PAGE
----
Steve Mears on WJC Memories and 2013 Gold

NHL Network’s Steve Mears has called games for Team USA at the World Junior Championship for the last four years. He’ll be on the microphone again this year when the tournament opens in Montreal and Toronto on Dec. 26.

Before heading to Toronto, Mears took a moment to talk to The Hockey Writers about his favorite World Juniors moments and how Team USA projects as they look to grab a medal in their second straight tournament.

The Hockey Writers: What’s the moment that stands apart from everything else during your time calling the tournament?

Steve Mears: It’s got to be the 2013 gold medal. It was just so incredible. Now, looking back on that team, you look at the roster and say, ‘No wonder they won gold.’ It’s just remarkable the number of players who have gotten to the NHL level and are starring at the NHL level.

At the time, we knew some of the guys. They’re all extremely talented. Some of them were highly touted like Seth Jones, like J.T. Miller, but we didn’t know a lot about Shayne Gostisbehere, for example. He was the seventh defenseman at times on that team. And then you find out more about Johnny Gaudreau and more about John Gibson and just how good he is. A lot of guys exceeded their draft position and have continued to do that in the NHL.

I think of how good that team was, especially defensively and the goaltending and you just say, ‘No wonder they won.’ Every single player contributed, from the top scorer to the goaltender. It was a true team effort.

The gold medal game against Sweden, to win it like that after giving up the first goal and then scoring three more. [Vincent] Trocheck scores into the empty net, a St. Clair guy, I remember saying, ‘They’ll be celebrating in upper St. Clair.’ That was another thing for me, the Pittsburgh feel on that team with Gibson, Miller, Trocheck. To have that many players out of that class from my hometown was really cool.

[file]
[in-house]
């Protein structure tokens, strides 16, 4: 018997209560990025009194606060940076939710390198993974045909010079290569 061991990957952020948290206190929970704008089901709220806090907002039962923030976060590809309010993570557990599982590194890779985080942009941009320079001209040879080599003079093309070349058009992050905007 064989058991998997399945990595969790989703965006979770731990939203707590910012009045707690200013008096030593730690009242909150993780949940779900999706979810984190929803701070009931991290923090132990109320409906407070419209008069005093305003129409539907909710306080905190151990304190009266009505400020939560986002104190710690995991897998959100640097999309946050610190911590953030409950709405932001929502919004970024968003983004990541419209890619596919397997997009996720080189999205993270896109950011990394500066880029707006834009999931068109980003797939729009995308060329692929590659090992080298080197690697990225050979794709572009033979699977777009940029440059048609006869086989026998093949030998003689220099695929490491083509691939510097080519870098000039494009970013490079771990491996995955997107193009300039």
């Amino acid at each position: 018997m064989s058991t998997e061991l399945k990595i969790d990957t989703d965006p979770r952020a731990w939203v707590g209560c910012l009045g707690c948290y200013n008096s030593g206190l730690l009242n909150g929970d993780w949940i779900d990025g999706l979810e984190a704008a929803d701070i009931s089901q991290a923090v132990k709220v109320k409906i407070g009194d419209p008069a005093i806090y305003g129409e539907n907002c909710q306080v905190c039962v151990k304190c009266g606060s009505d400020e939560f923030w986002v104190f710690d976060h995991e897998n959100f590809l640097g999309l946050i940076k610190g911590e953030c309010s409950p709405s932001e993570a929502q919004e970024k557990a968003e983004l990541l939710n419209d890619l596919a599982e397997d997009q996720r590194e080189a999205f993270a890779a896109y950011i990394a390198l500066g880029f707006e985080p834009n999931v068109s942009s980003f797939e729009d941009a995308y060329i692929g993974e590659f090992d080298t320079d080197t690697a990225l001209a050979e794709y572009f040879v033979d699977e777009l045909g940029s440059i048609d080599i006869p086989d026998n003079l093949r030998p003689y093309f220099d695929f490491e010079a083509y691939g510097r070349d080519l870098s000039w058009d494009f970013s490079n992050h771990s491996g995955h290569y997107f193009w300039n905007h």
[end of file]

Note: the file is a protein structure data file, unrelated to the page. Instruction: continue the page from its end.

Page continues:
THW: Do you see any of the 2013 team in the 2017 roster?

SM: Absolutely. The forward depth in particular. You have the high-end skill, but not one true superstar. The last few years it’s been so much about Jack Eichel and Auston Matthews. There’s been all this talk surrounding those guys.

Back in 2013, there wasn’t one true superstar going into it. Eventually, Gaudreau emerged, but there’s the similarity. This is such a good collection of high-end talent. All these guys can play and are super skilled. From line one to line four, there’s a whole lot of potential and guys that are putting up points. 10 of 15 forwards at camp either lead their team in goals or points.

THW: How about the defense for the U.S. this year? The 2013 team had a deep blue line, but that’s not necessarily the case this year. Yet, there are still a few guys who could surprise and just maybe aren’t as well known today.

SM: That’s true. But at the same time, you have the guy who is looked at as an anchor and one of the captains in Charlie McAvoy. He’s a returning player and he’s so dynamic.

One of my favorite parts about the World Juniors is watching the progression from one year to another. These players are so young and they’re developing so quickly and they’re learning so much. A couple of years ago it was Jack Eichel from his underage year to Montreal. Zach Werenski from Montreal to Helsinki last year, how much growth he showed. That’s the coolest thing, is to watch these players in just a calendar year, how much better they’ve gotten. I totally expect the same thing with Charlie McAvoy this year. He’s the returnee, a captain, a first-round pick of the Boston Bruins and you can just see it in his game. His poise with the puck, he brings all the elements. He’s got the offensive ability. We saw in summer camp he’s got the physicality. He had that huge hit at the summer evaluation camp in Plymouth.

Taking a look at the defensive pairs early, there is a good mix. Rightie, leftie. Offensive guy, more defensive guy. That, to me, is the best way to construct the defense and it looks like that’s what they’re going for. It looks like a really good balance.